Debunking The Risks of Eating Raw Potatoes

Updated on May 18th, 2020
Can you eat raw potatoes

If you’ve ever tossed a piece of raw potato in your mouth while you were chopping some up for a stew or soup, you know they have an exciting flavor uncooked. If it appeals to you, the splendid news is that, no matter how you take them, potatoes are a brilliant source of nutrients that boost your health and provide energy.

Raw potatoes are also rich in resistant starch, a kind of carbohydrate that may provide multiple health benefits. However, resistant starch can also trigger digestive trouble. You also need to look out for green potatoes which have toxic substances — those potatoes shouldn’t be eaten cooked or raw.

Benefits of Eating Raw Potatoes

Potatoes tend to get notorious because of their carbohydrate content, but they’re actually very healthy. They’re rich in vitamin C, some of the B vitamins, fiber,  and the minerals phosphorus and potassium. Consuming raw potatoes helps you meet your daily requirements for these nutrients.

A medium raw white potato contains five grams of fiber, which is 20 % of the daily value (DV) for adults. Fiber is a part of plant-based foods that the body can only minimally digest. It moves through the digestive system, mostly unaltered, pushing food along, and helping regularity. Fiber can also minimize the absorption of cholesterol into your bloodstream, which can reduce your total cholesterol levels for better cardiovascular health.

Vitamin C is vital for wound healing and a healthy immune system(1), and it’s also a powerful antioxidant that can help prevent cardiovascular disease and cancer. One medium-sized raw white potato offers around 40 percent of the DV. It also gives 10 percent of the DV for thiamin, 12 percent of the DV for niacin, and 22 percent of the DV for vitamin B6. As a group, the B vitamins are active in energy production and metabolism and the preparation of red blood cells.

Raw potato nutrition also provides almost 13 percent of the DV for phosphorus and 20 percent of the DV for potassium per medium potato. Potassium aids muscle contraction and nerve transmission and also helps balance sodium in the body. Phosphorus works with calcium to boost bone health, and it’s also involved in energy production.

Potatoes also contain several health-promoting phytochemicals, including flavonoids, phenolics, carotenoids, and anthocyanins. These powerful substances help battle free radicals that damage healthy cells and lead to the formation of disease.

Raw Potatoes vs Cooked Potatoes

Cooking changes the nutrient composition of foods, the extent to which is greatly variable depending upon cooking method, temperature, and other factors. The weight of the food also alters when it’s cooked, so comparing USDA nutrient profiles of cooked versus raw potatoes won’t give a precise picture of the nutrient changes it undergoes.

However, the water-soluble vitamins — vitamin B and the C vitamins — are most prone to losses during cooking. As good as 55 percent of vitamin C content can be lost during cooking, depending on the cooking process. When potatoes are cooked, the B vitamins can leach out into the cooking water.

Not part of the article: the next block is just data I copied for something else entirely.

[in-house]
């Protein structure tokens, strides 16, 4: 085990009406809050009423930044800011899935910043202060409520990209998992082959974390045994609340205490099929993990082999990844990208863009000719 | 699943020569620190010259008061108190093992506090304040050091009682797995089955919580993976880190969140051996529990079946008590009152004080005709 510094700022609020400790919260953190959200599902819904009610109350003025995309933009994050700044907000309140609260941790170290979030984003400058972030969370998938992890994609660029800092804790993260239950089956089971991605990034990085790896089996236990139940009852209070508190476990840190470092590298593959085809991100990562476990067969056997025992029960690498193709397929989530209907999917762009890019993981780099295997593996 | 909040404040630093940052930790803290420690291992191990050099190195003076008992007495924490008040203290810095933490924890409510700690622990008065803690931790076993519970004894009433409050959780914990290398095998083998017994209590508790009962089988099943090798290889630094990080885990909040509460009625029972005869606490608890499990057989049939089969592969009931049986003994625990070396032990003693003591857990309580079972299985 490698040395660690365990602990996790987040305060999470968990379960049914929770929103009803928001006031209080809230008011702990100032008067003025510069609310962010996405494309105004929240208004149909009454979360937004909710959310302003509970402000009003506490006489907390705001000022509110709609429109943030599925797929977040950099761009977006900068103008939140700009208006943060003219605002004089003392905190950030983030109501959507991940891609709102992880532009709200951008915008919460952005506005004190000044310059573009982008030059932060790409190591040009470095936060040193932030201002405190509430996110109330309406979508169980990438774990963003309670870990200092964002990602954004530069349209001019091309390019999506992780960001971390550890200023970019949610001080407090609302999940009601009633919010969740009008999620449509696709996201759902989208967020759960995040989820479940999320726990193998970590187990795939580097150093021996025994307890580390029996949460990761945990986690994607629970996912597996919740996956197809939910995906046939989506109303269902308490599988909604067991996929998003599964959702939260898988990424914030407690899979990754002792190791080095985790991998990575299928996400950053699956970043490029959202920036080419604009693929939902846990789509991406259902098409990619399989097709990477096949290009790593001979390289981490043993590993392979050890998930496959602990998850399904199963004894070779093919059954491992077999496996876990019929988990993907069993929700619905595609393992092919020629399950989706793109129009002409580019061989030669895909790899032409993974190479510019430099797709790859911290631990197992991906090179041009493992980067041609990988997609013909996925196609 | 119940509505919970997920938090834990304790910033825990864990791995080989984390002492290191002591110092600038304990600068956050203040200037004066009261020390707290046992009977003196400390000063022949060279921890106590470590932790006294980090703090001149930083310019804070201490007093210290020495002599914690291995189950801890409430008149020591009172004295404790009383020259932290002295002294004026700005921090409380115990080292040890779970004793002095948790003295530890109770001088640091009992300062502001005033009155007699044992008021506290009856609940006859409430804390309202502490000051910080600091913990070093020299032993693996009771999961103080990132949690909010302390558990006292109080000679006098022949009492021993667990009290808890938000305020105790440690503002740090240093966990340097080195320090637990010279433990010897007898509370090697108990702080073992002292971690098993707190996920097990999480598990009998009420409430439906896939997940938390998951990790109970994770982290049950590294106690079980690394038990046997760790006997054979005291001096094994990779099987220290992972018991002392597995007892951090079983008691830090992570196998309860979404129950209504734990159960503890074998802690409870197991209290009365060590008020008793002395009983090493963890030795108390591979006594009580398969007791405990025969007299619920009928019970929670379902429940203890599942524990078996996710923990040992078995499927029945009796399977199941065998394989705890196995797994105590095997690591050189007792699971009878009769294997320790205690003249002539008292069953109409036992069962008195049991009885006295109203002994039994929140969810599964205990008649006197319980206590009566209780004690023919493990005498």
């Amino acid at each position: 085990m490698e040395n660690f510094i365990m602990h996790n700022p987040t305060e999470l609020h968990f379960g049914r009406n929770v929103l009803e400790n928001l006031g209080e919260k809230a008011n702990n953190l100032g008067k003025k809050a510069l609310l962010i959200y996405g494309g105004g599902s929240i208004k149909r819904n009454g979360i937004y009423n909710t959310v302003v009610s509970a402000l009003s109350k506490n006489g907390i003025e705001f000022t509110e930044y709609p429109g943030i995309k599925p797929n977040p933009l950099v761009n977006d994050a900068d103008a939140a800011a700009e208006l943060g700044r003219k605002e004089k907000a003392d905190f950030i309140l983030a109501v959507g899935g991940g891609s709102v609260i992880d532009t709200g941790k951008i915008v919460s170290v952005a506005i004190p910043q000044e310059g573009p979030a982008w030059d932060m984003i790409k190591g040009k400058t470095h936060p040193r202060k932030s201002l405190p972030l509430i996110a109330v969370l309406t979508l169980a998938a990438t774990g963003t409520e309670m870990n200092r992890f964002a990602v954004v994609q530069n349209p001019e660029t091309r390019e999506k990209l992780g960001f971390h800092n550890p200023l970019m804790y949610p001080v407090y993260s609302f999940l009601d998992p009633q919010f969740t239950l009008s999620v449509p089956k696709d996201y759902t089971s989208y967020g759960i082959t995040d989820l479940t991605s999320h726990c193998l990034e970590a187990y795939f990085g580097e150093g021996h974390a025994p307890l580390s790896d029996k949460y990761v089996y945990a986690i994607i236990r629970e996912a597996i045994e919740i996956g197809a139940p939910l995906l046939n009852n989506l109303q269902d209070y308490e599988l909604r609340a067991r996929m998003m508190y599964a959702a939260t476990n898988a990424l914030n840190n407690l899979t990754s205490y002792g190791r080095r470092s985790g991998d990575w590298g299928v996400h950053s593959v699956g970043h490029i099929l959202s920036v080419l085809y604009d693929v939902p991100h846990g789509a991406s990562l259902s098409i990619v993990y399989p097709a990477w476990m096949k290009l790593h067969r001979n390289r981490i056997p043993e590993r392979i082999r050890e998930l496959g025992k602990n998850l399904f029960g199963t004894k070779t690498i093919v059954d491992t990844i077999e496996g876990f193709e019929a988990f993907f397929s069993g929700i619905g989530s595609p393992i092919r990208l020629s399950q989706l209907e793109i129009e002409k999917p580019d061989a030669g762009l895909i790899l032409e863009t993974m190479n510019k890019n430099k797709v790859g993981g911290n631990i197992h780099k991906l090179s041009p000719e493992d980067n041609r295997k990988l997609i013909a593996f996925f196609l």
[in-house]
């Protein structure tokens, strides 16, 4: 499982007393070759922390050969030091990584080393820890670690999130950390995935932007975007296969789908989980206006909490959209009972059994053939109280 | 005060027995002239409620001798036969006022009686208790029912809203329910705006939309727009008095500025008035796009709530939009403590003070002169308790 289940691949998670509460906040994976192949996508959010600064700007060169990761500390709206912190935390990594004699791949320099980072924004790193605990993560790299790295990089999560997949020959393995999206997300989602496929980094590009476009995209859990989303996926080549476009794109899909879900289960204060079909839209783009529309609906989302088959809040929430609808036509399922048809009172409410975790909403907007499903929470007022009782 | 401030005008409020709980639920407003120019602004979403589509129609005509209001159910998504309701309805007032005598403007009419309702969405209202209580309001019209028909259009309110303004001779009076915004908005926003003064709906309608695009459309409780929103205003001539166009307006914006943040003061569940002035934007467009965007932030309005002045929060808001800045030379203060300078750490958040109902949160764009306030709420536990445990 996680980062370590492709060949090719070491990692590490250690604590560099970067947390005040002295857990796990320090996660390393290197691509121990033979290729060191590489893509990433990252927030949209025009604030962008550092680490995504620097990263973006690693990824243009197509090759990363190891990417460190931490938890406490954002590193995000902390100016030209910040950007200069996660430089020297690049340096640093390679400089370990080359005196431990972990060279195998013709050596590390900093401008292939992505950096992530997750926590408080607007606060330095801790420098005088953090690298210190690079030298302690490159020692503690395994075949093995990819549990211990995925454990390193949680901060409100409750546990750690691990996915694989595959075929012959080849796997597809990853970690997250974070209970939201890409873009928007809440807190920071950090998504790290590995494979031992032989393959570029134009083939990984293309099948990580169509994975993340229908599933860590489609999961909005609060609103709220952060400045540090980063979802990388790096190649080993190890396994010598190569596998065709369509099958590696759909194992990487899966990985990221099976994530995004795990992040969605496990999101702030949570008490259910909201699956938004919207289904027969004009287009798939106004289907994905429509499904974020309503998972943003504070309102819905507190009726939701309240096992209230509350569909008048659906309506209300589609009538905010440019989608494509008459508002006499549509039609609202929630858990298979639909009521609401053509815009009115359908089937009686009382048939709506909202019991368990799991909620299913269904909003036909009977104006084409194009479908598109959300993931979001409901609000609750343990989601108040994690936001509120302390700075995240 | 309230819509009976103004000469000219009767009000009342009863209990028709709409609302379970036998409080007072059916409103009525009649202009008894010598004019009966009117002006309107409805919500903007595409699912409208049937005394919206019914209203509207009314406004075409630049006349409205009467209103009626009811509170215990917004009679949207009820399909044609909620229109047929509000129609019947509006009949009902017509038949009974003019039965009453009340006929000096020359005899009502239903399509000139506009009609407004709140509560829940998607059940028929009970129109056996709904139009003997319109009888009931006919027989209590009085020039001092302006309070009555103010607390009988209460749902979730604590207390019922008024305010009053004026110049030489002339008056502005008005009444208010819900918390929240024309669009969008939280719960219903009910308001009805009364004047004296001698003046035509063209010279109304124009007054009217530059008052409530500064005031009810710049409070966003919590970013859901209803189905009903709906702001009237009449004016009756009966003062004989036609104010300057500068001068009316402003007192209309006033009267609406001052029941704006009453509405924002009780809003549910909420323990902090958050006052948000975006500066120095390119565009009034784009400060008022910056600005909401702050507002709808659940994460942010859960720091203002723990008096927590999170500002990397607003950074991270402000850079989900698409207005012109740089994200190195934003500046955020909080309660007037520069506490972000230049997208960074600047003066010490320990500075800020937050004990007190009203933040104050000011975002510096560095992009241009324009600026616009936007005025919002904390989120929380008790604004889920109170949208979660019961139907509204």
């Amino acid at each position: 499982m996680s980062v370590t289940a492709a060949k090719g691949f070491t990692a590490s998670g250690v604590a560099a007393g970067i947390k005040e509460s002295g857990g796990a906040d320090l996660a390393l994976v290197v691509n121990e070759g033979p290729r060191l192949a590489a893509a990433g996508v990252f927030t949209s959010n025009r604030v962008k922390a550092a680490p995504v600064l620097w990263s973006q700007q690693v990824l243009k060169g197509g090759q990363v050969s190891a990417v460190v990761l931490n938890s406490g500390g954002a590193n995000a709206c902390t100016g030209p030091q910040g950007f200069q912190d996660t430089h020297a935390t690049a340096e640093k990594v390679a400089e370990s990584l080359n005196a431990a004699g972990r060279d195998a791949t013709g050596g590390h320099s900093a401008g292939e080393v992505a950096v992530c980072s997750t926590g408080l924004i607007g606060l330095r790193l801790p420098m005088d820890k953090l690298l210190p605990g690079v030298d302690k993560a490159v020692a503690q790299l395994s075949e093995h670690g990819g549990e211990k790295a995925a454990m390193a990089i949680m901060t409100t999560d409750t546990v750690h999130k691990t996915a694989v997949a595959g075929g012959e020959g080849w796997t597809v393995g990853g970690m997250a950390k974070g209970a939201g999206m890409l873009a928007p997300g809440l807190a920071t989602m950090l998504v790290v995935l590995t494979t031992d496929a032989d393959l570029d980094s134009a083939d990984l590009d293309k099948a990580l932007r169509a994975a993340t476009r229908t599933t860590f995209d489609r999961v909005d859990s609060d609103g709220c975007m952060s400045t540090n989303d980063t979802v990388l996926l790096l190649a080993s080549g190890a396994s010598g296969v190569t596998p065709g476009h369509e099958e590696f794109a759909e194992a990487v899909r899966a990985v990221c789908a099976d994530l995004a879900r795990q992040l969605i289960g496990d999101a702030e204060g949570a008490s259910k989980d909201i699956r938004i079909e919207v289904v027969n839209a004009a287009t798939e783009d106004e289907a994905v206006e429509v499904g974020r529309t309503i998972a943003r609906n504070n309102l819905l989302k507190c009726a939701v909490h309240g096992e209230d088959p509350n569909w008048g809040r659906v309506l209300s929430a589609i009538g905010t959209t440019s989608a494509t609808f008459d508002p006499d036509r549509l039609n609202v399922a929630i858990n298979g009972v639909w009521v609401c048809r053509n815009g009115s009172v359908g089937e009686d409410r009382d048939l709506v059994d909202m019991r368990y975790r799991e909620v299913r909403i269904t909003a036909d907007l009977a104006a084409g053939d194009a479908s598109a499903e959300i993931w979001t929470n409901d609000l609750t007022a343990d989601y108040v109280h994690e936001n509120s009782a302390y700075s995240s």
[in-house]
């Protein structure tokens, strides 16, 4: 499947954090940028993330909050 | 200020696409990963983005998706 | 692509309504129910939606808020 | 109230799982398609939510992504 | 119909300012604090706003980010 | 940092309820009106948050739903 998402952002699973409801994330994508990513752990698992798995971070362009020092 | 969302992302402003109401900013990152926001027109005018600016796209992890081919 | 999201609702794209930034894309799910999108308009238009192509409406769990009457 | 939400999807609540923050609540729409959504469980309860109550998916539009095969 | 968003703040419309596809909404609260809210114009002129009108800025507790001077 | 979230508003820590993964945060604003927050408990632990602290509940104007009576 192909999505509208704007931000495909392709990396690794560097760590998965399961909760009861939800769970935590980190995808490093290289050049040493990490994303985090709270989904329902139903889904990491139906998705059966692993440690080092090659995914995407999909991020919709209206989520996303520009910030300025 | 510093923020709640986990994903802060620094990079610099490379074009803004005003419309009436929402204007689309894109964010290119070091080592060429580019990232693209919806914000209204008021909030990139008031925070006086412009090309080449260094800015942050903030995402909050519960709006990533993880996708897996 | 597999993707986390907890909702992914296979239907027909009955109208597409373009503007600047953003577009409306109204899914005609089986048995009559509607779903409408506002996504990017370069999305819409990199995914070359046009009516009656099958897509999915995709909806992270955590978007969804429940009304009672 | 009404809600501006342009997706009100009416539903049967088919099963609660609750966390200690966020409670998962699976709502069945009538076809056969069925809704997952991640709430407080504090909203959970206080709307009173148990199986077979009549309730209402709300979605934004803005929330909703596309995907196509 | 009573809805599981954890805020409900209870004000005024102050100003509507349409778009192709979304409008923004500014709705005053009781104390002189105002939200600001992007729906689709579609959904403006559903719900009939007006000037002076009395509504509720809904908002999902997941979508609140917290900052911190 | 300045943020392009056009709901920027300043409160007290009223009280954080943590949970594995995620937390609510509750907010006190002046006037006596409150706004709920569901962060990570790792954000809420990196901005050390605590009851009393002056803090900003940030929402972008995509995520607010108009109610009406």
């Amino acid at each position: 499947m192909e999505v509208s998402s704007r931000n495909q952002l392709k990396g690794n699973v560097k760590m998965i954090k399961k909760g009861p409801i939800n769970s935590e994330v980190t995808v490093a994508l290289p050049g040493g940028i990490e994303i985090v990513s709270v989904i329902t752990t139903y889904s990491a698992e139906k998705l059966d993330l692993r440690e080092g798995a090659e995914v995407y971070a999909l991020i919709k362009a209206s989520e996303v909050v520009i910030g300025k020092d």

A 2009 study in the Journal SCIENCE B (of Zhejiang University)  looked at the effects of different cooking techniques on broccoli. It concluded that all cooking procedures besides steaming led to significant losses in protein and vitamin C. Cooking could also minimize the phytochemical substances of foods.

See Also
Foods to eat on an empty Stomach

[ Read: 10 Surprising Health Benefits of Raw Potato ]

Resistant Starch Benefits and Drawbacks

Resistant starch is abundant in Raw potatoes,  which is minimized by cooking. Like fiber, your body doesn’t absorb or digest resistant starch. Instead, resistant starch acts as a food source for the gut bacteria or prebiotic so crucial to your health.

According to a 2017 research in Nutrition Journal, resistant starch can also lower post-meal blood sugar levels, which can prevent the fatigue and mood changes and aid diabetes management that can result from post-meal blood sugar increase. Additionally, a 2015 study in Critical Reviews in Food Science and Nutrition states that resistant starch may spike the thermic effect of food, thereby increasing total daily energy expenditure.

Benefits aside, resistant starch can cause digestive discomfort. Although feeding gut bacteria is right for your health, it can trigger uncomfortable gas and bloat, similar to the effects of consuming beans.

Can You Eat Raw Potatoes

Potato plants intrinsically produce some toxic substances that act as defenses. Still, these are contained in the above-ground plant structure and don’t affect the potato itself, which grows below ground. However, if a potato has been exposed to sunlight, damaged, or kept in storage for an extended period, it may develop patches of green and sprouts. 

Is It Safe to Eat Raw Potatoes

The green patches are chlorophyll, a compound produced during photosynthesis. On its own, chlorophyll poses no threat; however, its appearance is a sign that photosynthesis is already in process. During photosynthesis, toxic substances like solanine are found. Eating these substances can cause diarrhea, vomiting, and abdominal pain.

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